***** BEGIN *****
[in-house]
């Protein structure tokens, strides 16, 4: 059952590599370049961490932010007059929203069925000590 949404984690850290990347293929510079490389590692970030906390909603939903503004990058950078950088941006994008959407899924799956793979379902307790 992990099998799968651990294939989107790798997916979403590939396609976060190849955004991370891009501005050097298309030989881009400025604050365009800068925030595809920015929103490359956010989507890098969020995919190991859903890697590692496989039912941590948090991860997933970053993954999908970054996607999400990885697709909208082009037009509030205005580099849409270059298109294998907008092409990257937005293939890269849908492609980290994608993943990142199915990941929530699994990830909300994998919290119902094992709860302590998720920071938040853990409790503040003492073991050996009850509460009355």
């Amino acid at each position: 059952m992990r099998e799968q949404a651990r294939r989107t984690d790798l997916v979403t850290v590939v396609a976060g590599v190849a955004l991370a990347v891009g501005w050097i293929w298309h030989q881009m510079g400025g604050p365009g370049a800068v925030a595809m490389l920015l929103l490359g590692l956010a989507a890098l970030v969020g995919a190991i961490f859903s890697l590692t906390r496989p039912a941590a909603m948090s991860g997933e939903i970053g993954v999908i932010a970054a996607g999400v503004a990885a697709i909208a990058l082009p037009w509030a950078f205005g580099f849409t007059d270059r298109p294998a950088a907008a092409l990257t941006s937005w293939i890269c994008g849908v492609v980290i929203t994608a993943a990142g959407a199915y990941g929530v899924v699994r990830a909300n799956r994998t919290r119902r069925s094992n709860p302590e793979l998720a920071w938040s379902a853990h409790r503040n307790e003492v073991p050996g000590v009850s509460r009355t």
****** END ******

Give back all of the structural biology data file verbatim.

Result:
[in-house]
């Protein structure tokens, strides 16, 4: 059952590599370049961490932010007059929203069925000590 949404984690850290990347293929510079490389590692970030906390909603939903503004990058950078950088941006994008959407899924799956793979379902307790 992990099998799968651990294939989107790798997916979403590939396609976060190849955004991370891009501005050097298309030989881009400025604050365009800068925030595809920015929103490359956010989507890098969020995919190991859903890697590692496989039912941590948090991860997933970053993954999908970054996607999400990885697709909208082009037009509030205005580099849409270059298109294998907008092409990257937005293939890269849908492609980290994608993943990142199915990941929530699994990830909300994998919290119902094992709860302590998720920071938040853990409790503040003492073991050996009850509460009355």
């Amino acid at each position: 059952m992990r099998e799968q949404a651990r294939r989107t984690d790798l997916v979403t850290v590939v396609a976060g590599v190849a955004l991370a990347v891009g501005w050097i293929w298309h030989q881009m510079g400025g604050p365009g370049a800068v925030a595809m490389l920015l929103l490359g590692l956010a989507a890098l970030v969020g995919a190991i961490f859903s890697l590692t906390r496989p039912a941590a909603m948090s991860g997933e939903i970053g993954v999908i932010a970054a996607g999400v503004a990885a697709i909208a990058l082009p037009w509030a950078f205005g580099f849409t007059d270059r298109p294998a950088a907008a092409l990257t941006s937005w293939i890269c994008g849908v492609v980290i929203t994608a993943a990142g959407a199915y990941g929530v899924v699994r990830a909300n799956r994998t919290r119902r069925s094992n709860p302590e793979l998720a920071w938040s379902a853990h409790r503040n307790e003492v073991p050996g000590v009850s509460r009355t």